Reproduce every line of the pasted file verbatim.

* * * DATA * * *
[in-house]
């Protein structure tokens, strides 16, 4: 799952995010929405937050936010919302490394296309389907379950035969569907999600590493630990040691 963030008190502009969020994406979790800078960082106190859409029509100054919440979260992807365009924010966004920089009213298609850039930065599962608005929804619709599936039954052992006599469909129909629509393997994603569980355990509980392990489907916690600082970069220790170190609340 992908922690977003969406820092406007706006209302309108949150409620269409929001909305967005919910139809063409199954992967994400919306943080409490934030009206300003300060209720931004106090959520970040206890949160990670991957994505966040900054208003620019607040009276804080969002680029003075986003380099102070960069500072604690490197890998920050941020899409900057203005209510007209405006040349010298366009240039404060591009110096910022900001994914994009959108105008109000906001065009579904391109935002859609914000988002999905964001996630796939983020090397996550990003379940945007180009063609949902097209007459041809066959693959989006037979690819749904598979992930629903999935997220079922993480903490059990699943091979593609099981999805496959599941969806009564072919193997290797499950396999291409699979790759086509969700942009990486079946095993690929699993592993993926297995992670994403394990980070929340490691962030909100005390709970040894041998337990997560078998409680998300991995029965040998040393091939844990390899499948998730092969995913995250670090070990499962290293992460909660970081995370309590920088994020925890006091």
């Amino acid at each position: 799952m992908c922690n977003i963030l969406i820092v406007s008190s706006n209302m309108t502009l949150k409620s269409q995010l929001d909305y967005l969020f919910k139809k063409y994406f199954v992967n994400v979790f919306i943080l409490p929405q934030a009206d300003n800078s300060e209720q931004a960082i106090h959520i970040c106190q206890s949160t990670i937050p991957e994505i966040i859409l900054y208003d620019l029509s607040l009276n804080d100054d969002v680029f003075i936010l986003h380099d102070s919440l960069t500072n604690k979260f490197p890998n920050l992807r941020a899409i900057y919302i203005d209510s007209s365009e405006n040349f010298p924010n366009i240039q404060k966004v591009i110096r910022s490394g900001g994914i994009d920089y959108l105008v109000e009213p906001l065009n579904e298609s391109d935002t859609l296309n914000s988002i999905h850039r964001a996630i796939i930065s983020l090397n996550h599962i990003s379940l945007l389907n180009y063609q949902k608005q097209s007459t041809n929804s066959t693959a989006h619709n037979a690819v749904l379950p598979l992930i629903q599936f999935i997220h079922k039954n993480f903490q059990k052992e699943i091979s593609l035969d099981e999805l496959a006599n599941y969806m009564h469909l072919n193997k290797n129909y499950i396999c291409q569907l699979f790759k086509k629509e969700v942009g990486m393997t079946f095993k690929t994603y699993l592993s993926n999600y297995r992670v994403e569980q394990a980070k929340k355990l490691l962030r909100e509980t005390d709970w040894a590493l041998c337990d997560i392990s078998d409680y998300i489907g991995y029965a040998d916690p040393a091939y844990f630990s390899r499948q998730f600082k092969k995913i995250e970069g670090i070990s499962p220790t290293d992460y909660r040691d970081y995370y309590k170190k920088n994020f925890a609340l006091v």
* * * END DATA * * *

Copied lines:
[in-house]
């Protein structure tokens, strides 16, 4: 799952995010929405937050936010919302490394296309389907379950035969569907999600590493630990040691 963030008190502009969020994406979790800078960082106190859409029509100054919440979260992807365009924010966004920089009213298609850039930065599962608005929804619709599936039954052992006599469909129909629509393997994603569980355990509980392990489907916690600082970069220790170190609340 992908922690977003969406820092406007706006209302309108949150409620269409929001909305967005919910139809063409199954992967994400919306943080409490934030009206300003300060209720931004106090959520970040206890949160990670991957994505966040900054208003620019607040009276804080969002680029003075986003380099102070960069500072604690490197890998920050941020899409900057203005209510007209405006040349010298366009240039404060591009110096910022900001994914994009959108105008109000906001065009579904391109935002859609914000988002999905964001996630796939983020090397996550990003379940945007180009063609949902097209007459041809066959693959989006037979690819749904598979992930629903999935997220079922993480903490059990699943091979593609099981999805496959599941969806009564072919193997290797499950396999291409699979790759086509969700942009990486079946095993690929699993592993993926297995992670994403394990980070929340490691962030909100005390709970040894041998337990997560078998409680998300991995029965040998040393091939844990390899499948998730092969995913995250670090070990499962290293992460909660970081995370309590920088994020925890006091």
């Amino acid at each position: 799952m992908c922690n977003i963030l969406i820092v406007s008190s706006n209302m309108t502009l949150k409620s269409q995010l929001d909305y967005l969020f919910k139809k063409y994406f199954v992967n994400v979790f919306i943080l409490p929405q934030a009206d300003n800078s300060e209720q931004a960082i106090h959520i970040c106190q206890s949160t990670i937050p991957e994505i966040i859409l900054y208003d620019l029509s607040l009276n804080d100054d969002v680029f003075i936010l986003h380099d102070s919440l960069t500072n604690k979260f490197p890998n920050l992807r941020a899409i900057y919302i203005d209510s007209s365009e405006n040349f010298p924010n366009i240039q404060k966004v591009i110096r910022s490394g900001g994914i994009d920089y959108l105008v109000e009213p906001l065009n579904e298609s391109d935002t859609l296309n914000s988002i999905h850039r964001a996630i796939i930065s983020l090397n996550h599962i990003s379940l945007l389907n180009y063609q949902k608005q097209s007459t041809n929804s066959t693959a989006h619709n037979a690819v749904l379950p598979l992930i629903q599936f999935i997220h079922k039954n993480f903490q059990k052992e699943i091979s593609l035969d099981e999805l496959a006599n599941y969806m009564h469909l072919n193997k290797n129909y499950i396999c291409q569907l699979f790759k086509k629509e969700v942009g990486m393997t079946f095993k690929t994603y699993l592993s993926n999600y297995r992670v994403e569980q394990a980070k929340k355990l490691l962030r909100e509980t005390d709970w040894a590493l041998c337990d997560i392990s078998d409680y998300i489907g991995y029965a040998d916690p040393a091939y844990f630990s390899r499948q998730f600082k092969k995913i995250e970069g670090i070990s499962p220790t290293d992460y909660r040691d970081y995370y309590k170190k920088n994020f925890a609340l006091v």